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topic 3050



I am interested in having extruded 6020-T6511 aluminum hard coated to Mil-A-8625 [link is to free spec at Defense Logistics Agency,], Type III. I'd like to have the thickness at 0.101mm (0.004") but I'm told by a few hard coaters that this material, which is symilar to 6061-T6, will reach a saturation point at 0.051mm thick (0.002"). I'd appreciate it if someone could help me out here. I could use the 0.101mm thickness for post processing the surfaces to achieve a specific surface finish value (Ra 0.2 micrometers) but I don't know if what I'm asking for is unreasonable.

Blaine Boyd
automotive - Monroe, Michigan, USA


What happens in anodizing is that the surface is converted to non-conductive aluminum oxide, so that the process is indeed self-limiting as you have been told. However, the higher the anodizing voltage, the thicker this insulating coating can be before it self-limits.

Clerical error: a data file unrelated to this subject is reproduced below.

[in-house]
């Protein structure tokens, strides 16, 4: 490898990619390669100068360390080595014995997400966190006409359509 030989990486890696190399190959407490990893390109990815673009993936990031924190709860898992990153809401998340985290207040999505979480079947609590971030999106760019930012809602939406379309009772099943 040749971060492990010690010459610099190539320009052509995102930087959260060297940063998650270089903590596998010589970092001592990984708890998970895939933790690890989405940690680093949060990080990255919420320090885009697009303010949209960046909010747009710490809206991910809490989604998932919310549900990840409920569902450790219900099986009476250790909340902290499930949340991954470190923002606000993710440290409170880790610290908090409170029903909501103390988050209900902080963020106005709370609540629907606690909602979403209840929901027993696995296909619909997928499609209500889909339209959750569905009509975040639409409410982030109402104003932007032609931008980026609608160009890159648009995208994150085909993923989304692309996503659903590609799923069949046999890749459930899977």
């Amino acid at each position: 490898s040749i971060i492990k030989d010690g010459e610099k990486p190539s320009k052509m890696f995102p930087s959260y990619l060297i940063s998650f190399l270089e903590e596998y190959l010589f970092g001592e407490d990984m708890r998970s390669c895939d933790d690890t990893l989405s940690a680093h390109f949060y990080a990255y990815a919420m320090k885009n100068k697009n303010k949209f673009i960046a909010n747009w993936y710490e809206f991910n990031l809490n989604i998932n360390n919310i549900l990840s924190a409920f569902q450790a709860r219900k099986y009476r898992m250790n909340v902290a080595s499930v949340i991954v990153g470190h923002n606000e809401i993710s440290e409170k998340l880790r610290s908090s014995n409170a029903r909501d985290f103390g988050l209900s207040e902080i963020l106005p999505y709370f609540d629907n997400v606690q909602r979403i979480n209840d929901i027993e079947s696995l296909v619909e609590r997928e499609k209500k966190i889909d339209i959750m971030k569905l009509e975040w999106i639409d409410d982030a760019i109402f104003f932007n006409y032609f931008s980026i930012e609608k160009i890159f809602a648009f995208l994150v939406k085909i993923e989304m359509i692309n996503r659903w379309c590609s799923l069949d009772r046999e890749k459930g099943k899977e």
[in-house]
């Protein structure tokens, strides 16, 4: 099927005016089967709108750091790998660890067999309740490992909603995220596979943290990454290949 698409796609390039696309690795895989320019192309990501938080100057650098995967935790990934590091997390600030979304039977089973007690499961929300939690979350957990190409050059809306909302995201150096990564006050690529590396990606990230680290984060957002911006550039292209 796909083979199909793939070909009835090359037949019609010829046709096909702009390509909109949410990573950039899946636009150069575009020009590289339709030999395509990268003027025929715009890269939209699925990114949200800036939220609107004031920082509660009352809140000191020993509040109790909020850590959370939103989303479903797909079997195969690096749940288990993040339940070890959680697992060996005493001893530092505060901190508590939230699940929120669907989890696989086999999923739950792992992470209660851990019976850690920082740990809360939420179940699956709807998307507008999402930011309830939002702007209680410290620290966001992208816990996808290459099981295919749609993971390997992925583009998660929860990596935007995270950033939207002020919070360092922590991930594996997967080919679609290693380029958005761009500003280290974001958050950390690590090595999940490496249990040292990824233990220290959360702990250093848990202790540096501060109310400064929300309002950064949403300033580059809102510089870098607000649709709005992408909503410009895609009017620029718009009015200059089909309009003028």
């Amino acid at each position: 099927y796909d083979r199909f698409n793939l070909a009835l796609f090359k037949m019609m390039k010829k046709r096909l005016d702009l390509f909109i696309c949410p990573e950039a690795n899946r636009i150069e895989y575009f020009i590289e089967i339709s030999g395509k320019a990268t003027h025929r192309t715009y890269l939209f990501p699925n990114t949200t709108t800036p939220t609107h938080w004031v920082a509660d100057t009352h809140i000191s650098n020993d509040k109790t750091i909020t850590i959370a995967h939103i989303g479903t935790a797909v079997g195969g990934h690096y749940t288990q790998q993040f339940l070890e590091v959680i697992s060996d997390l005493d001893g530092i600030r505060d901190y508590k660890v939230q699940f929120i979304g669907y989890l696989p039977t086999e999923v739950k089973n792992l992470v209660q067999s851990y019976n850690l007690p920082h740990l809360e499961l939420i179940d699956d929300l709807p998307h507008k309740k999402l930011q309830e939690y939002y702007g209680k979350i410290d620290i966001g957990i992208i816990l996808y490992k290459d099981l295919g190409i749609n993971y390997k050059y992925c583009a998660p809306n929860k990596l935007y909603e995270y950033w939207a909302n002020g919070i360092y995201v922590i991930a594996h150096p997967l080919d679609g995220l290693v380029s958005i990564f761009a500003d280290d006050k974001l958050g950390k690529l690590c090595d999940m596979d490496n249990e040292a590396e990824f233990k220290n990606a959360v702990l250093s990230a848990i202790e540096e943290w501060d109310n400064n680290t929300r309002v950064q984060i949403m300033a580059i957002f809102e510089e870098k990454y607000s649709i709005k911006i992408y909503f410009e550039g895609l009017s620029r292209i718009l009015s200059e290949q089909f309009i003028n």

.002" ± .0005 is considered the minimum thickness for hardcoat, and this requires 40-45 volts; .004" is considered about the maximum practical thickness for conventional approaches and chemistries.

So it could be that the vendors you have spoken to have 40-50 volts rectifiers and cannot give you a thicker coating, but by continued shopping you might find that someone has higher voltage rectifiers installed and can obtain, or at least approach, the .004" thickness you are seeking.

Ted Mooney, Teds signature
Ted Mooney, P.E.
Pine Beach, New Jersey


Most hard anodizing specifications use 51um (2.0 mils) as the default target thickness. To lower costs,less hardcoating thickness can be specified with resultant lower performance. Higher thicknesses (up to 250um) can also be specified but at a much higher cost and only marginally better performance. Typically these extra thick hardcoatings are used only for salvage of out of tolerance parts. Normal practice for sizing and finishing after hardcoat is to specify a coating thicknes of 55 to 65um. This allows enough extra material for finishing operations, while still maintaining a final hardcoat thickness of 51um. Experienced hardcoaters should be able to achieve these thicknesses using normal processing techniques. Free extra tip: In general, the better the surface finish is before hardcoating the better it will be after. But do not use methods which move rather than remove metal such as burnishing.

Chris Jurey, Past-President IHAA
Luke Engineering & Mfg. Co. Inc.
supporting advertiser
Wadsworth, Ohio

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